Getty Alexander Gabuev, Greg Shtraks Op-Ed
CARNEGIE MOSCOW CENTER - August 9, 2016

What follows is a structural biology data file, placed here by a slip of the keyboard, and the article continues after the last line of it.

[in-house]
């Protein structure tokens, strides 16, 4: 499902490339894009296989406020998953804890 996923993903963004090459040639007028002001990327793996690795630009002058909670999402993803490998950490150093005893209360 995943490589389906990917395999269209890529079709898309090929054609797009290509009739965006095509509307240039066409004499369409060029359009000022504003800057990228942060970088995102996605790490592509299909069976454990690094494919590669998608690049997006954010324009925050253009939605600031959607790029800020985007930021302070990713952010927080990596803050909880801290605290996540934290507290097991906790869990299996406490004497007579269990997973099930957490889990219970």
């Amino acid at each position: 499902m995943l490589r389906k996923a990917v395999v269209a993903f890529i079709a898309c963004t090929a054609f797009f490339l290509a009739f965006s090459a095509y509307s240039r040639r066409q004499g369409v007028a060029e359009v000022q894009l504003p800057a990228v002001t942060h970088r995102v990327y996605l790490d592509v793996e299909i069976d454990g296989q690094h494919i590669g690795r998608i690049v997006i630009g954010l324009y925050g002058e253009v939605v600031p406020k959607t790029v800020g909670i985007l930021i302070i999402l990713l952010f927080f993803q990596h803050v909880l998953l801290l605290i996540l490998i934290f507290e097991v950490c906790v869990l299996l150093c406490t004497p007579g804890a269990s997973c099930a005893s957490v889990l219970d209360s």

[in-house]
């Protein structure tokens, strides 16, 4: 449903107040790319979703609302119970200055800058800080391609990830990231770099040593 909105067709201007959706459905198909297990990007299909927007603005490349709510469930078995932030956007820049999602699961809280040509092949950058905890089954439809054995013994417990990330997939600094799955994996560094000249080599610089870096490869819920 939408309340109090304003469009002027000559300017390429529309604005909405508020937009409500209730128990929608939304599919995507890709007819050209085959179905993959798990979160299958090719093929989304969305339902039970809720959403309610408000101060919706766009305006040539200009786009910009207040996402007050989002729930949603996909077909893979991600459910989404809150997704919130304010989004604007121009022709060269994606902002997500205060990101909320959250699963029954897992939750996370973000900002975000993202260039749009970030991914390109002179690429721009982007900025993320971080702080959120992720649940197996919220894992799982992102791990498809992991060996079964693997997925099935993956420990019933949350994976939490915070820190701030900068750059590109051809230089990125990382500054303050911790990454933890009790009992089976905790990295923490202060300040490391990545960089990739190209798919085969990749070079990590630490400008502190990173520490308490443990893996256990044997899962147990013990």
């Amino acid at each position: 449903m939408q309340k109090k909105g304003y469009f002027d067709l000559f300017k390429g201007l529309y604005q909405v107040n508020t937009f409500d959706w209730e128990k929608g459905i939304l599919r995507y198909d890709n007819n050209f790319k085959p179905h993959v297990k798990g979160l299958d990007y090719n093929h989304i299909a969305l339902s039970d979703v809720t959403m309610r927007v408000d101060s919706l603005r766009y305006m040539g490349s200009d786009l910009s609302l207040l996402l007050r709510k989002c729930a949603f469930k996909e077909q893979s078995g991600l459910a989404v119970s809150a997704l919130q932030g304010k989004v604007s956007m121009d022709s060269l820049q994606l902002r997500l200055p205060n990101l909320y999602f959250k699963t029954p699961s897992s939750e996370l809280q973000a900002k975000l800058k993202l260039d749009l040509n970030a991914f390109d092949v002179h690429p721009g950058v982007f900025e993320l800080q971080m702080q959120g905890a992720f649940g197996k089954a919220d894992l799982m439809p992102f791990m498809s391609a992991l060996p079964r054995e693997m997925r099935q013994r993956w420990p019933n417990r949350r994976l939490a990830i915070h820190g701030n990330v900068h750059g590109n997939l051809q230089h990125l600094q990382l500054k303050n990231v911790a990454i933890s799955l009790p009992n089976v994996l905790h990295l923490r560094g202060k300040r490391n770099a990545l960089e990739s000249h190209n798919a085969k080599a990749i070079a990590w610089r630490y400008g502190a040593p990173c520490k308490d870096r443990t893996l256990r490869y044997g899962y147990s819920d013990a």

The declaration on the integration of the EEU and OBOR, announced last year, has ambiguous wording, and the language about coordination is limited to trying to find a link between the two initiatives. What was proposed was not a merger but a linking up. The language is vague and the main challenge over the last year has been to find practical means and models for connecting the projects. The first avenue that Russia and China have explored involves finding and identifying investment projects, particularly logistics and infrastructure projects that would increase connectivity. The second avenue involves implementing the third pillar of OBOR: increasing trade by establishing a free trade zone or an economic partnership that would enable and facilitate trade. This second avenue is looking more advanced right now. During the recent visit of President Vladimir Putin to China, Commissioner Veronika Nikishkina—head of external relations for the Eurasian Commission, the upper supranational body of the EEU—signed a document with the Chinese minister of commerce Gao Hucheng to formally start negotiations on an economic partnership. This partnership is focused on trade-facilitation measures, such as improving investment protections, removing red tape on customs, and merging different standards on intellectual property, customs, and other areas. The next step will likely be the establishment of a free trade zone. Based on conversations with negotiators on both sides, I expect the talks to last at least seven to ten years. This would be a realistic expectation of the time needed to conclude this deal. The economies of the EEU and China are all protectionist, but China is much more experienced in international trade negotiations than Russia, Kazakhstan, Belarus, Kyrgyzstan, or Armenia. The road obviously won’t be easy, but it is the one that all these countries want to explore.